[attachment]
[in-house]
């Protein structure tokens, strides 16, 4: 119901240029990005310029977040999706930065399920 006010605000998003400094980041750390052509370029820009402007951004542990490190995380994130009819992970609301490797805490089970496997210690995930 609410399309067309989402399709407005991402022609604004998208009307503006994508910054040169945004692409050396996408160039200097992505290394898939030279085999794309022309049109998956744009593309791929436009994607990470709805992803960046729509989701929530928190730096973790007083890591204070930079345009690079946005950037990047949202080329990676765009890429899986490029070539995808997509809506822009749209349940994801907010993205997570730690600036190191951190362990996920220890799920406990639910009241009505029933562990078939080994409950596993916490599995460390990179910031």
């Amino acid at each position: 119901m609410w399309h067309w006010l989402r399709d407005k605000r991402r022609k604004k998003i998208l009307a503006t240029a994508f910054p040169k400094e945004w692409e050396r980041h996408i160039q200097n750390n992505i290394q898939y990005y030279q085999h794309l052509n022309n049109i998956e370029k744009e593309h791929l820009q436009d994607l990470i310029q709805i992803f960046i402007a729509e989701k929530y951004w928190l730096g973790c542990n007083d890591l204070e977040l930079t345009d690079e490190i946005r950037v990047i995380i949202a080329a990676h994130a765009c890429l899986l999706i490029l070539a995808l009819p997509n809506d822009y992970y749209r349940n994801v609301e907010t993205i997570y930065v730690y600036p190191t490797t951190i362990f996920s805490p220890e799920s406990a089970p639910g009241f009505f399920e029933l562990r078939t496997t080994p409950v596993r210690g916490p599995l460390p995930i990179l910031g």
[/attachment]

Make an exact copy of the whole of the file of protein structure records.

[in-house]
């Protein structure tokens, strides 16, 4: 119901240029990005310029977040999706930065399920 006010605000998003400094980041750390052509370029820009402007951004542990490190995380994130009819992970609301490797805490089970496997210690995930 609410399309067309989402399709407005991402022609604004998208009307503006994508910054040169945004692409050396996408160039200097992505290394898939030279085999794309022309049109998956744009593309791929436009994607990470709805992803960046729509989701929530928190730096973790007083890591204070930079345009690079946005950037990047949202080329990676765009890429899986490029070539995808997509809506822009749209349940994801907010993205997570730690600036190191951190362990996920220890799920406990639910009241009505029933562990078939080994409950596993916490599995460390990179910031």
């Amino acid at each position: 119901m609410w399309h067309w006010l989402r399709d407005k605000r991402r022609k604004k998003i998208l009307a503006t240029a994508f910054p040169k400094e945004w692409e050396r980041h996408i160039q200097n750390n992505i290394q898939y990005y030279q085999h794309l052509n022309n049109i998956e370029k744009e593309h791929l820009q436009d994607l990470i310029q709805i992803f960046i402007a729509e989701k929530y951004w928190l730096g973790c542990n007083d890591l204070e977040l930079t345009d690079e490190i946005r950037v990047i995380i949202a080329a990676h994130a765009c890429l899986l999706i490029l070539a995808l009819p997509n809506d822009y992970y749209r349940n994801v609301e907010t993205i997570y930065v730690y600036p190191t490797t951190i362990f996920s805490p220890e799920s406990a089970p639910g009241f009505f399920e029933l562990r078939t496997t080994p409950v596993r210690g916490p599995l460390p995930i990179l910031g």